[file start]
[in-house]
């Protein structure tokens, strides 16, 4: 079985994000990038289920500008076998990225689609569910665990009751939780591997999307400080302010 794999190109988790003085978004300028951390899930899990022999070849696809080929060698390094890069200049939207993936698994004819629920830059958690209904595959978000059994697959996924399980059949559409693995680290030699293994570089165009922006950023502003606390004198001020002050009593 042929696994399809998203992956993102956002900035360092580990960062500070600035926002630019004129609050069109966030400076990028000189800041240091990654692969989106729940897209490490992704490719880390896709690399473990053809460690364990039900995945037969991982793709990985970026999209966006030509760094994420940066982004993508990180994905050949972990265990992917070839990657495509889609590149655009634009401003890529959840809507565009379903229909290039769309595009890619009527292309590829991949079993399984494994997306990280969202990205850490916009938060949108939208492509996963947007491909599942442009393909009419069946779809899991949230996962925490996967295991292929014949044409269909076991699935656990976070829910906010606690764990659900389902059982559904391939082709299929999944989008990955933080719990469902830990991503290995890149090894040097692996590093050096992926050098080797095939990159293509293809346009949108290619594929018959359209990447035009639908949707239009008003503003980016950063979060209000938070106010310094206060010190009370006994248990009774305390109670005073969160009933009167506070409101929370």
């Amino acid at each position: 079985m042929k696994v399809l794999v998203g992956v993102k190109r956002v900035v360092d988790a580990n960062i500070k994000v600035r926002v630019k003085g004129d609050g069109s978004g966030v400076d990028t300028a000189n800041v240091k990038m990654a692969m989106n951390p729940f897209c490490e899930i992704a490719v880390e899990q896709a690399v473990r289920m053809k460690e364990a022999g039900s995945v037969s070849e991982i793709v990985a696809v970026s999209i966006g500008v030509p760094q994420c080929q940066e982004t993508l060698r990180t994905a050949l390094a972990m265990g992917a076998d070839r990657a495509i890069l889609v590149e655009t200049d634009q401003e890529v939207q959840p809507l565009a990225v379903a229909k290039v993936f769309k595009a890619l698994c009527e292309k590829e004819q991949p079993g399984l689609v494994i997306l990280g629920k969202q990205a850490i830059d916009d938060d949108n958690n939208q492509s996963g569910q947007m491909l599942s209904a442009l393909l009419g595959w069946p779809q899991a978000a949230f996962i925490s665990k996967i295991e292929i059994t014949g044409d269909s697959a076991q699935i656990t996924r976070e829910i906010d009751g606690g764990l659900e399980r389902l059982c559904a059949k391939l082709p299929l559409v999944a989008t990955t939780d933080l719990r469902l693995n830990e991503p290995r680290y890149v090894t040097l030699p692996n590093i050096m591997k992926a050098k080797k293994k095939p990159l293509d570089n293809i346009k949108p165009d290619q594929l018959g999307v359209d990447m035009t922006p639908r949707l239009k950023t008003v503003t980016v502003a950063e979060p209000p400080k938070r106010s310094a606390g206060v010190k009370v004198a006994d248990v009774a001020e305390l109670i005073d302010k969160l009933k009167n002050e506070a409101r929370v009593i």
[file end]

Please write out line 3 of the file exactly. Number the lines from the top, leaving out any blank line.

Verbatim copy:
């Amino acid at each position: 079985m042929k696994v399809l794999v998203g992956v993102k190109r956002v900035v360092d988790a580990n960062i500070k994000v600035r926002v630019k003085g004129d609050g069109s978004g966030v400076d990028t300028a000189n800041v240091k990038m990654a692969m989106n951390p729940f897209c490490e899930i992704a490719v880390e899990q896709a690399v473990r289920m053809k460690e364990a022999g039900s995945v037969s070849e991982i793709v990985a696809v970026s999209i966006g500008v030509p760094q994420c080929q940066e982004t993508l060698r990180t994905a050949l390094a972990m265990g992917a076998d070839r990657a495509i890069l889609v590149e655009t200049d634009q401003e890529v939207q959840p809507l565009a990225v379903a229909k290039v993936f769309k595009a890619l698994c009527e292309k590829e004819q991949p079993g399984l689609v494994i997306l990280g629920k969202q990205a850490i830059d916009d938060d949108n958690n939208q492509s996963g569910q947007m491909l599942s209904a442009l393909l009419g595959w069946p779809q899991a978000a949230f996962i925490s665990k996967i295991e292929i059994t014949g044409d269909s697959a076991q699935i656990t996924r976070e829910i906010d009751g606690g764990l659900e399980r389902l059982c559904a059949k391939l082709p299929l559409v999944a989008t990955t939780d933080l719990r469902l693995n830990e991503p290995r680290y890149v090894t040097l030699p692996n590093i050096m591997k992926a050098k080797k293994k095939p990159l293509d570089n293809i346009k949108p165009d290619q594929l018959g999307v359209d990447m035009t922006p639908r949707l239009k950023t008003v503003t980016v502003a950063e979060p209000p400080k938070r106010s310094a606390g206060v010190k009370v004198a006994d248990v009774a001020e305390l109670i005073d302010k969160l009933k009167n002050e506070a409101r929370v009593i």